Maybe later

Evergreen sapling in snowfieldDespite the abruptly warm temperatures today following two snowstorms, there’s still a bit of snow cover around, and a full moon out there. We don’t get conditions like that very often, and I had planned on taking a short hike out to someplace scenic to do some long-exposure night shots. I waited for the moon to get nice and high, but that meant the clouds had time to roll in, and I stepped out laden with camera bag and tripod to find the moon completely hidden. Nertz.

There’s still a chance it will clear some, so I’ll keep an eye out, but it’s likely that this is one of those goals that remains on my mental list for the right conditions. There are a lot of things on that list: an Outer Banks trip in moonless (new moon) conditions, to take advantage of the greatest distance I can achieve ‘locally’ from light pollution. Some decent waterfall in freezing weather. A good electrical storm over an open field with a decent foreground subject. A tornado or waterspout.

Obviously, some of these are pretty hard to plan. Even the waterfalls tend to be in parks or require long hikes on steep trails, both of which get ruled out by icing conditions. The darkest skies within several hundred kilometers are in a valley in the mountains of Virginia, about four hours away; to get darker I’d have to get way out west. Better than two decades ago I went out for a walk under a full moon in heavy fog, cutting through some fields I knew well. The effect was wonderfully spooky and surreal, since the fog only extended about eight meters up and didn’t obscure the moon above at all – everything was lit up wonderfully while still limiting visibility to four meters or so. I would have thought I’d see such conditions several times in the intervening years, but if they occurred I missed them entirely.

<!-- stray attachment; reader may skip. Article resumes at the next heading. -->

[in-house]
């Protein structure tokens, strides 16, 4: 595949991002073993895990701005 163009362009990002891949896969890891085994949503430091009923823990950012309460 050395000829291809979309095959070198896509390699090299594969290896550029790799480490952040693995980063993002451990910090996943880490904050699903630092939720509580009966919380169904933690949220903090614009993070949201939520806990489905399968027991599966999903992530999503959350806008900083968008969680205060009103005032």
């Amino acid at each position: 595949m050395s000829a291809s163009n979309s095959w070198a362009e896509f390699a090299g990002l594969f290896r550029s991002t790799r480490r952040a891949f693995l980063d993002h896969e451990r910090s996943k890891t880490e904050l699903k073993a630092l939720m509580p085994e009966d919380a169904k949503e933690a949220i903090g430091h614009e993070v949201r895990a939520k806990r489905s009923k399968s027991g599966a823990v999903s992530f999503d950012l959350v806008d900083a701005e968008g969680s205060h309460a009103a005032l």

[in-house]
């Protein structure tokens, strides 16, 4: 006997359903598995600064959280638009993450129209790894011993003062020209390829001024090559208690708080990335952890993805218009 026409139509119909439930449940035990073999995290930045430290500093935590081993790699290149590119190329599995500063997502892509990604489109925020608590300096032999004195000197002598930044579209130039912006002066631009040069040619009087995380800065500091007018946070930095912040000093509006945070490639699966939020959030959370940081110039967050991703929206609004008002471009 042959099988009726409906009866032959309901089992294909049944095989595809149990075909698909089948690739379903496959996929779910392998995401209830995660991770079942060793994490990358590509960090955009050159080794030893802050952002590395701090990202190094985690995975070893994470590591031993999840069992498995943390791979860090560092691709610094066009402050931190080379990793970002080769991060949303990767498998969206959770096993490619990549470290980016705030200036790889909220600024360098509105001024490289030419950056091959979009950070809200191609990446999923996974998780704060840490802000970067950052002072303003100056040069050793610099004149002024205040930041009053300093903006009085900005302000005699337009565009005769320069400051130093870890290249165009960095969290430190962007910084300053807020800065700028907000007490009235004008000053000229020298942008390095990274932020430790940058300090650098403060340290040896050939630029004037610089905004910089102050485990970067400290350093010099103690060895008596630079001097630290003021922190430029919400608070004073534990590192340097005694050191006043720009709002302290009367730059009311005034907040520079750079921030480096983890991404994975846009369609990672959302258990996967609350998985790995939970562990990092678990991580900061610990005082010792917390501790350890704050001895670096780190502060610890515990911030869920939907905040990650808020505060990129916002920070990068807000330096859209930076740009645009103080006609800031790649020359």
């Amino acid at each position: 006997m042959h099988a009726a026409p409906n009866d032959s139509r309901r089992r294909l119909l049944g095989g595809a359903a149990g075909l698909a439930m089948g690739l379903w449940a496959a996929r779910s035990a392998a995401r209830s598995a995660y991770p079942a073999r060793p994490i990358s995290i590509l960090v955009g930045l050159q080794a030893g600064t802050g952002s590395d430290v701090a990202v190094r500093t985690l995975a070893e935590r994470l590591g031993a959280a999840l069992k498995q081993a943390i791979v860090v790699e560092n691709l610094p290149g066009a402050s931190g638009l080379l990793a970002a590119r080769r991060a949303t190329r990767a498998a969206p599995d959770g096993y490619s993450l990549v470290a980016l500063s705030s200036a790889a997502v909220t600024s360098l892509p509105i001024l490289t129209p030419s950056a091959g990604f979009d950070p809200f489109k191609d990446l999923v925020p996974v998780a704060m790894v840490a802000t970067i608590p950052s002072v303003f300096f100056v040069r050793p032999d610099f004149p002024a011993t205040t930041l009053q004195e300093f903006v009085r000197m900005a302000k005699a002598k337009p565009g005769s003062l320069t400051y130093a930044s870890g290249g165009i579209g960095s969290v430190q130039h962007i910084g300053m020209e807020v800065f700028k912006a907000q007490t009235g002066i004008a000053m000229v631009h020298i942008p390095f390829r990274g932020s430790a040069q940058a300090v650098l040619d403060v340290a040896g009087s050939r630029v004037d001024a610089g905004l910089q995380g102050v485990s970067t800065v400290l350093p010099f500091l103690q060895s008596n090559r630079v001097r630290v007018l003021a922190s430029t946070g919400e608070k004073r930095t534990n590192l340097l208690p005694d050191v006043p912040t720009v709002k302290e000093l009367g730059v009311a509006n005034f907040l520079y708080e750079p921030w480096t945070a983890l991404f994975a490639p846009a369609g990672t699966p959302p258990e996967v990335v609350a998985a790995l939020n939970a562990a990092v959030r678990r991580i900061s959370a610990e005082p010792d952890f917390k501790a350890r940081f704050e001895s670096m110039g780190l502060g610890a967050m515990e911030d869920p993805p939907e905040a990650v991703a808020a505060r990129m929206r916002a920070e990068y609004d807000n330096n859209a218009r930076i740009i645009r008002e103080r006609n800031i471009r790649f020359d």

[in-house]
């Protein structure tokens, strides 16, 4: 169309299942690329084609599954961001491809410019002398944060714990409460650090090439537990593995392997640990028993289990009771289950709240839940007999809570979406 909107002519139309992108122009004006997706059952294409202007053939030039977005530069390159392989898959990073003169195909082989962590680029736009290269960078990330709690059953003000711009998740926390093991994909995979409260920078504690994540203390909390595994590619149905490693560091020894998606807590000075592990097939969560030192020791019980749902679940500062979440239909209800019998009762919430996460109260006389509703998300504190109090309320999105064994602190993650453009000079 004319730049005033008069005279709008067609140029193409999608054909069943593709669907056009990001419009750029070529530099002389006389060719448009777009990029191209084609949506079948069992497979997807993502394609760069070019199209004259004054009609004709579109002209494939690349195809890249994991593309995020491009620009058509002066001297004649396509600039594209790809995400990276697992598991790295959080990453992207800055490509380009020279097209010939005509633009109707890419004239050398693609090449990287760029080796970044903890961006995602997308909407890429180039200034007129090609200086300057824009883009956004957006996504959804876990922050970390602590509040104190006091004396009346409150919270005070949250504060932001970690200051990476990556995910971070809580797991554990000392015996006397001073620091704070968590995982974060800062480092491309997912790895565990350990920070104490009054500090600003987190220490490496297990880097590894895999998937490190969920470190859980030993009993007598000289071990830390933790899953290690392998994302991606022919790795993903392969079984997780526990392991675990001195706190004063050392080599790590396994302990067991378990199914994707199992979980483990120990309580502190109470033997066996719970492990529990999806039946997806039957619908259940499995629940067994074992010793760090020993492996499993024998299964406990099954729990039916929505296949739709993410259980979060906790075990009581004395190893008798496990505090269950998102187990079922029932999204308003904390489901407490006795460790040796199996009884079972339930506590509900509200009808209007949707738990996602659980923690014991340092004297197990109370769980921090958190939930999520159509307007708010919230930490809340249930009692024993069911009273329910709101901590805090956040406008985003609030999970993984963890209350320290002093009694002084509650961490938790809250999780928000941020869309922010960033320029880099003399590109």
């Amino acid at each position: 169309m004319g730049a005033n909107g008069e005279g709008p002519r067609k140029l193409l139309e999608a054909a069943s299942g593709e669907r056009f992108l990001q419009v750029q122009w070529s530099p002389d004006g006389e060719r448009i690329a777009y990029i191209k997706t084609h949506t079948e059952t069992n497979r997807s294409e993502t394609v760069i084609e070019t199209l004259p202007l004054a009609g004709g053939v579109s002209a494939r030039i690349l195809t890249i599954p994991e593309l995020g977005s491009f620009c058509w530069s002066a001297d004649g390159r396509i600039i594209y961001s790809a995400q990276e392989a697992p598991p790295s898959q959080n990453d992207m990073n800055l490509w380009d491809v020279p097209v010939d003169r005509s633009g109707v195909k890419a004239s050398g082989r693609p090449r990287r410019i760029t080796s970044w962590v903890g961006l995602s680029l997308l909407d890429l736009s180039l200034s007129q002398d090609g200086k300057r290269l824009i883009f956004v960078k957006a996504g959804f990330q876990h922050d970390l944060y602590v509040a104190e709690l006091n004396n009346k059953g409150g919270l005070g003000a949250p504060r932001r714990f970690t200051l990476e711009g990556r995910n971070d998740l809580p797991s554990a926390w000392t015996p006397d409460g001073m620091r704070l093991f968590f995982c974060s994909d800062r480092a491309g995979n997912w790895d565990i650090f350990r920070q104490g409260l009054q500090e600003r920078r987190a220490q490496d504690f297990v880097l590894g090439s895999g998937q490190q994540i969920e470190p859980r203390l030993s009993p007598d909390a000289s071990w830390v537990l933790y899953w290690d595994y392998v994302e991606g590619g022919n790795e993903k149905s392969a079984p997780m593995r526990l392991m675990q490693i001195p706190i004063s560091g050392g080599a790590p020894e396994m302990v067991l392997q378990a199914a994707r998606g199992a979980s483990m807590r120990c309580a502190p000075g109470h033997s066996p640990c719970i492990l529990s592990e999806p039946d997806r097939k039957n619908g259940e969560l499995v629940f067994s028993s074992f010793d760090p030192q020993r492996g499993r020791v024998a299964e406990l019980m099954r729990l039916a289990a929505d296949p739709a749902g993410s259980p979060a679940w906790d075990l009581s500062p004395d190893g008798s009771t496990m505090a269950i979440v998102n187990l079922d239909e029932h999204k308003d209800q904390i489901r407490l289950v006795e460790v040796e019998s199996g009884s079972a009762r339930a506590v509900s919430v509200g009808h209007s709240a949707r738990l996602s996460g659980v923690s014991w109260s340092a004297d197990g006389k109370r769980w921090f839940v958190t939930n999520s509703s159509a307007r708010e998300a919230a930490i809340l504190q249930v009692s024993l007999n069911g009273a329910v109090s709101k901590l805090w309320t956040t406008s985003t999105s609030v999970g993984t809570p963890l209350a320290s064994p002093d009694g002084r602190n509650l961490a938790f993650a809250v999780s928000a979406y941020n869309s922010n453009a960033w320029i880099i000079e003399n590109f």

It’s easy to think that, without certain subjects in my image stock, I’ve ‘missed out’ or am somehow incomplete – occasionally I do think this, and have heard the same lament from several other photographers. This is ignoring plenty of images that I do have though, some not even imagined as possible, much less as a goal. It presents an interesting balance in mental outlook: planning for compelling, unique shots is very important, because just waiting for all of the conditions to come together by chance isn’t a fraction as useful as knowing when the light, sky, or foliage is ideal. But judging success or self-value on whether these plans come together or not can be pretty discouraging; we don’t have perfect control over everything and shouldn’t expect to. Focusing on the misses while ignoring the successes isn’t being very objective. To me, it seems best to view it this way: the glass is indeed half-full, but it could be more full, too.

So for now, a couple of shots from the snowy yard, which aren’t going to win any awards. Better will be along soon enough.
acorn caps on snowfield

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